NASHVILLE– What makes someone country? It certainly doesn’t require living in Nashville, West Texas, Bakersfield or any other traditional hotbed of country music. Superstar Luke Bryan’s current What Makes You Country Tour certainly proves that. With stops at New York’s MetLife Stadium, Chicago’s Wrigley Field, and Dodger Stadium (it will be the first country act to headline there), the tour clearly shows that country music is universal, especially when it’s performed by an artist as gifted and engaging as this multi-platinum CMA Award winner.
The tour, which resumed on May 31 before 40,000 fans at Toronto’s Rogers Centre, features a mix of familiar hits and new material, all done in Bryan’s affable baritone with plenty of movement on stage and artist-audience interaction. Providing a dynamic lighting frame for this free-flowing energetic performance are 100 CHAUVET Professional Maverick MK Pyxis and ÉPIX Strip Tour fixtures, supplied by Elite Multimedia.
Justin Kitchenman, who has been Luke Bryan’s lighting designer since 2012, is using 20 floor-positioned Maverick MK Pyxis fixtures to line the thrust and B stage, as well as the upstage side of the set behind the band. With their 60W RGBW center beam and ring of nine surrounding 15W RGBW LEDs, the Pyxis fixtures allow Kitchenman to outline key areas of the set with colorful moving light served up in a variety of configurations. This not only helps focus eyes on the stage in large stadiums, it also creates a varying range of fresh visuals throughout the show.
In addition to the Pyxis units, Kitchenman is deploying 80 ÉPIX Strip Tour linear fixtures. The 1-meter RGB units line the truss on stage and are pixel mapped to reflect the changing moods of the music with a variety of looks.
“The ÉPIX strips line both our pods, which are single 10’ truss on SGPS motion control,” said Kitchenman. “We also use them on our upstage ‘light ladders.’ Both of those elements are populated with single cell LED fixtures. The strips and the fixtures are mapped into the video server. They can all act as independent fixtures or as part of the larger map. This greatly adds to the versatility of our rig. Craig Caserta, who programs the show, and Chris Lighthall, who does media server programming and video mapping, deserve a lot of credit for making this complex and vibrant look happen.”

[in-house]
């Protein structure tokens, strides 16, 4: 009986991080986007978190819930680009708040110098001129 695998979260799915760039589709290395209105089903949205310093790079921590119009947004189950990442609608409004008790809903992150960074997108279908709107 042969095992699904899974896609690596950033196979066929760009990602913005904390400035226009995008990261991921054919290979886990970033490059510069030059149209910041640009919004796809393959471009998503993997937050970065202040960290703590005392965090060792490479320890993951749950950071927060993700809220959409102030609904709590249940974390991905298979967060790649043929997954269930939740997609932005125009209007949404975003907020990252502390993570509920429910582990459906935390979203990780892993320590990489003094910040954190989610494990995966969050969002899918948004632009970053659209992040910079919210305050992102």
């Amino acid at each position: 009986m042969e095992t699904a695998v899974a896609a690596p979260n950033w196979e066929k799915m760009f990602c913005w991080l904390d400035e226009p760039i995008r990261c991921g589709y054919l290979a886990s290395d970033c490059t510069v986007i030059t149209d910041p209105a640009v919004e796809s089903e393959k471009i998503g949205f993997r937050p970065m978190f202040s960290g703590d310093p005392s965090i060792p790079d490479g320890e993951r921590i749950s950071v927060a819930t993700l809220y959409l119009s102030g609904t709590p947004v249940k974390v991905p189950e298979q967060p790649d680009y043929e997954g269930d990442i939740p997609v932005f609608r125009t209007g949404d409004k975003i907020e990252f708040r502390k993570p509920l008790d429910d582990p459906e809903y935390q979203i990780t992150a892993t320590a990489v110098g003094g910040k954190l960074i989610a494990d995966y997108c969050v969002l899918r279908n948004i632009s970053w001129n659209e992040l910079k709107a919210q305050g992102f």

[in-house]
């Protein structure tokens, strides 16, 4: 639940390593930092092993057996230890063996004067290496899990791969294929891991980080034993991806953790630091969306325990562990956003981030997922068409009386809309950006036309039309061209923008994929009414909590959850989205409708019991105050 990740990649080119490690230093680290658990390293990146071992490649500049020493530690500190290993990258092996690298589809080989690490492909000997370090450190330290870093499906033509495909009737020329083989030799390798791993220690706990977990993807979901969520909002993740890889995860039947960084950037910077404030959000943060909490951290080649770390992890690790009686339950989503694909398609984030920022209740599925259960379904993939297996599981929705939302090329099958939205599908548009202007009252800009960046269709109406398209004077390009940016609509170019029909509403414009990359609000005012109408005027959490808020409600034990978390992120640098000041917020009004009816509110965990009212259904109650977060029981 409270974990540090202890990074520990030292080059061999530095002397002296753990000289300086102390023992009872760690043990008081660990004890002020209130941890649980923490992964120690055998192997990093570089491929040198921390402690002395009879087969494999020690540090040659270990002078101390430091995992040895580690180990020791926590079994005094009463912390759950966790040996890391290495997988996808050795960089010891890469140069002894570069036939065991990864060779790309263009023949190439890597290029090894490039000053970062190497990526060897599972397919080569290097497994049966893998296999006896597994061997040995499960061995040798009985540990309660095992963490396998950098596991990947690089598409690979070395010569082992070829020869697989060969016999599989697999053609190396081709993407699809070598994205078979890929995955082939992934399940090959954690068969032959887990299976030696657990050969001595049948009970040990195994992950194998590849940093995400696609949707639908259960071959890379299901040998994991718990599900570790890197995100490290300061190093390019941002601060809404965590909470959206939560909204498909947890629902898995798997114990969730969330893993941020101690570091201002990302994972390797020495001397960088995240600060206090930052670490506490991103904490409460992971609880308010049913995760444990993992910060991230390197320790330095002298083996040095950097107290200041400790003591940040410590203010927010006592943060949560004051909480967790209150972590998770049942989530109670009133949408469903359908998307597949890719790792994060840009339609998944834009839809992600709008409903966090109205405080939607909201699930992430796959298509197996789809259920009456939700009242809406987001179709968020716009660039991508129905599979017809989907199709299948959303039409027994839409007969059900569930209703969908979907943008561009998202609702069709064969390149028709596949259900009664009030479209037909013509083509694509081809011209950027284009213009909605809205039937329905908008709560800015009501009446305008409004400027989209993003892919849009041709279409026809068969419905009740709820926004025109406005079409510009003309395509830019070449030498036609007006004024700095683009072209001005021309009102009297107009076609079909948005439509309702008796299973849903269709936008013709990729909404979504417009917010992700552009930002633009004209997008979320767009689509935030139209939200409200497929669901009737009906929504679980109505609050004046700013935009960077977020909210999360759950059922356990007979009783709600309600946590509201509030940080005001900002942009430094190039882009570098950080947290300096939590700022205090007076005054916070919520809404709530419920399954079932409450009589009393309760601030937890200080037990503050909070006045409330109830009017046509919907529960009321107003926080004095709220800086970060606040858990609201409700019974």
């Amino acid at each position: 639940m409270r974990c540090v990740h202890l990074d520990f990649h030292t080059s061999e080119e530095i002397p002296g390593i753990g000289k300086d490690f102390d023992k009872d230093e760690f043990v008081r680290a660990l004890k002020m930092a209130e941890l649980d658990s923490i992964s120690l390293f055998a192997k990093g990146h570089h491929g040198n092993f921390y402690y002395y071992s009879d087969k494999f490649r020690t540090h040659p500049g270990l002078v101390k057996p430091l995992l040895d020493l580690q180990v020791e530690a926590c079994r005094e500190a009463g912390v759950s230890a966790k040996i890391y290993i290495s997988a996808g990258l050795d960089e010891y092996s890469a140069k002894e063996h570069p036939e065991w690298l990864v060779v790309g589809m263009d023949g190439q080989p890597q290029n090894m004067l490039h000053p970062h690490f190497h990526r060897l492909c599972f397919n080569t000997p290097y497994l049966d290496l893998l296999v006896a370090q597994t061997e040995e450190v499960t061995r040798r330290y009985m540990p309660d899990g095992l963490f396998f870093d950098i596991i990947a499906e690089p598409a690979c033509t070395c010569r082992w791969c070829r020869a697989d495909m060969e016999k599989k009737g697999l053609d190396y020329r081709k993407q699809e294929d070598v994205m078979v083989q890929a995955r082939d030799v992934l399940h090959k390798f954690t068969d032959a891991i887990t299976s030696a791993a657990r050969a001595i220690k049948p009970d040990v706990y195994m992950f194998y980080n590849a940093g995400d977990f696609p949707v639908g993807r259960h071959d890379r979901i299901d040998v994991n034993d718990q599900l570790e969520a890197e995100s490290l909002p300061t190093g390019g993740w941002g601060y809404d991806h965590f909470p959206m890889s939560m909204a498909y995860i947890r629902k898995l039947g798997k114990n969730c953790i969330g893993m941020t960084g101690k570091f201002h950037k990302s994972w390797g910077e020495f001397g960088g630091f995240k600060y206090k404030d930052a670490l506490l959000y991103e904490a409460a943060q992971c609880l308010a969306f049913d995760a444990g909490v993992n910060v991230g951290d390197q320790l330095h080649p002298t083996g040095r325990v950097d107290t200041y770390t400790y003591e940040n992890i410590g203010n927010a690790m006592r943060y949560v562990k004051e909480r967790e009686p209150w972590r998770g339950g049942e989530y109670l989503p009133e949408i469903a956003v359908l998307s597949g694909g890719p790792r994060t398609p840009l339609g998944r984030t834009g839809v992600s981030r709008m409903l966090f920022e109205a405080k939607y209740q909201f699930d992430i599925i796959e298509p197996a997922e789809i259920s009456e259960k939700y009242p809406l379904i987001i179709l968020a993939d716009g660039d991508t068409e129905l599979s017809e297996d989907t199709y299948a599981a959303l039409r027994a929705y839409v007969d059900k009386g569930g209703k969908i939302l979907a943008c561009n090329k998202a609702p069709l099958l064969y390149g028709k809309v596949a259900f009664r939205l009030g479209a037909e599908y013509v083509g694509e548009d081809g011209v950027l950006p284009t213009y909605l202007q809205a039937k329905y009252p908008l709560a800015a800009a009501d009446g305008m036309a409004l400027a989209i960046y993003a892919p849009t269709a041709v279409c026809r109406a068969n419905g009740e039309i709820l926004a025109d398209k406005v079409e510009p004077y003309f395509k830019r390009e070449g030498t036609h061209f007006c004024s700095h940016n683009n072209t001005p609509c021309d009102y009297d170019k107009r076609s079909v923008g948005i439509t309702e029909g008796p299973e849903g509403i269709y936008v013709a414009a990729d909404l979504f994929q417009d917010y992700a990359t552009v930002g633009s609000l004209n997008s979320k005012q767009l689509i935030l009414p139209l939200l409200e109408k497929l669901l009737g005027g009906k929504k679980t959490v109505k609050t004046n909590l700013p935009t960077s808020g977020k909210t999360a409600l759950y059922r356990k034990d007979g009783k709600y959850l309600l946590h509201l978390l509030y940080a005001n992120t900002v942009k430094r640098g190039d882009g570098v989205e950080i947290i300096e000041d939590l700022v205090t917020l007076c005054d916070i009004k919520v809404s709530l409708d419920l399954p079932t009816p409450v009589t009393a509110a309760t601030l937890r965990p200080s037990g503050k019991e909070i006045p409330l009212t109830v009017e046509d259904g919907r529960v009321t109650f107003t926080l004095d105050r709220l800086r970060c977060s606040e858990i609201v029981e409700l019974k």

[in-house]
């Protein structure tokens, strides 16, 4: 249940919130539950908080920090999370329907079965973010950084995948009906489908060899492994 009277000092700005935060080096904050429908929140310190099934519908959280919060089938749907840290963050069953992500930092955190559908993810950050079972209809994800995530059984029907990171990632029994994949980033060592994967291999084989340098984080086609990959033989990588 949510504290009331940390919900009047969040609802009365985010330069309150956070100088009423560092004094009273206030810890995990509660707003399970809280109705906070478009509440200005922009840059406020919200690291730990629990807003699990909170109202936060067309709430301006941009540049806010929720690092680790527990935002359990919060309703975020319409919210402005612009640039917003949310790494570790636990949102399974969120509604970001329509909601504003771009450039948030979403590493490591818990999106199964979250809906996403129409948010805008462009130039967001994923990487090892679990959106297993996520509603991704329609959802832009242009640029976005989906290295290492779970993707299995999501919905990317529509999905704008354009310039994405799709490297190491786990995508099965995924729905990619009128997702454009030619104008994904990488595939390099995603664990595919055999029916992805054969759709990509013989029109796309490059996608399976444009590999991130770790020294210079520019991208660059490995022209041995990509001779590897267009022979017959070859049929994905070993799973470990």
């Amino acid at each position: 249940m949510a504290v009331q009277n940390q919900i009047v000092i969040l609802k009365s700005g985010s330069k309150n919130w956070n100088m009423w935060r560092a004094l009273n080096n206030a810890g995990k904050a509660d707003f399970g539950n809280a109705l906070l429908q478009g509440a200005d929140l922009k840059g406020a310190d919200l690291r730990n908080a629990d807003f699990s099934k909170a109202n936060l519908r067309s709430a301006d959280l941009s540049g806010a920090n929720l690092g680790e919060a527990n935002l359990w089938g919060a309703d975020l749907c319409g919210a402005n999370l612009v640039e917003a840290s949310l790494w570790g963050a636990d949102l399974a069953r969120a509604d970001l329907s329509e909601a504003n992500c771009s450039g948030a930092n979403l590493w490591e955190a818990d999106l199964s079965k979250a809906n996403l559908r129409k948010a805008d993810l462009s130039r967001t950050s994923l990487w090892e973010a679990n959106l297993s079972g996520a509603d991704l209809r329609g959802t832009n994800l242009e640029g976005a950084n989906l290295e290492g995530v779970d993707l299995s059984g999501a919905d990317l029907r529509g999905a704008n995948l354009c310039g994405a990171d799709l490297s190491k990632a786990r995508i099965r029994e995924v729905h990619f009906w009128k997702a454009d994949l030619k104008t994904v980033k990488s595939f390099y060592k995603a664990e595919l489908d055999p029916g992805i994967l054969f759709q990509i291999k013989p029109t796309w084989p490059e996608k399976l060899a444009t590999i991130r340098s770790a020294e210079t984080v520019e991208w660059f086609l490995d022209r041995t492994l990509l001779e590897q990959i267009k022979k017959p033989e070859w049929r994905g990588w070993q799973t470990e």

Versatility is extremely important to Kitchenman’s design concept for the tour. “Our goal was to create a design that is both dynamic and flexible,” he explained. “We want to be able to create a massive rock lighting moment for one song, then drop it down to an intimate, sparsely populated rig for the next number. Being able to have our Pyxis go from an eye candy effect to a soft wash, certainly helped in this regard, as did changing the looks on our ÉPIX Strips.’
Kitchenman credits the Elite Multimedia team with helping him turn his vision for this multi-faceted design into reality. “Tom Wilson and Jason ‘Cannonball’ Jenkins and everyone at Elite have taken this design and turned it into a functional, working system,” he said. “There are challenges every time you put together a new design, but they were out in front of every obstacle, coming up with solutions long before the problems ever arose.
“Our lighting crew chief Chris Hummel also deserves credit for building an incredibly complex lighting rig that is not only versatile, but also quick and efficient to load in and out,” continued Kitchenman. “His team of Billy Willingham, Derek ‘Magnum’ LeFrance, Kurt Rentchler, Robert ‘Robot’ Harrison, Sean ‘Spot 8’ Wykoski and Dave Meyer are also the unsung heroes of the tour. I have been designing for Luke for seven years now, and our shows become deeper and more complex with each tour. So, it’s been a great ride – and we still have a long way to go!”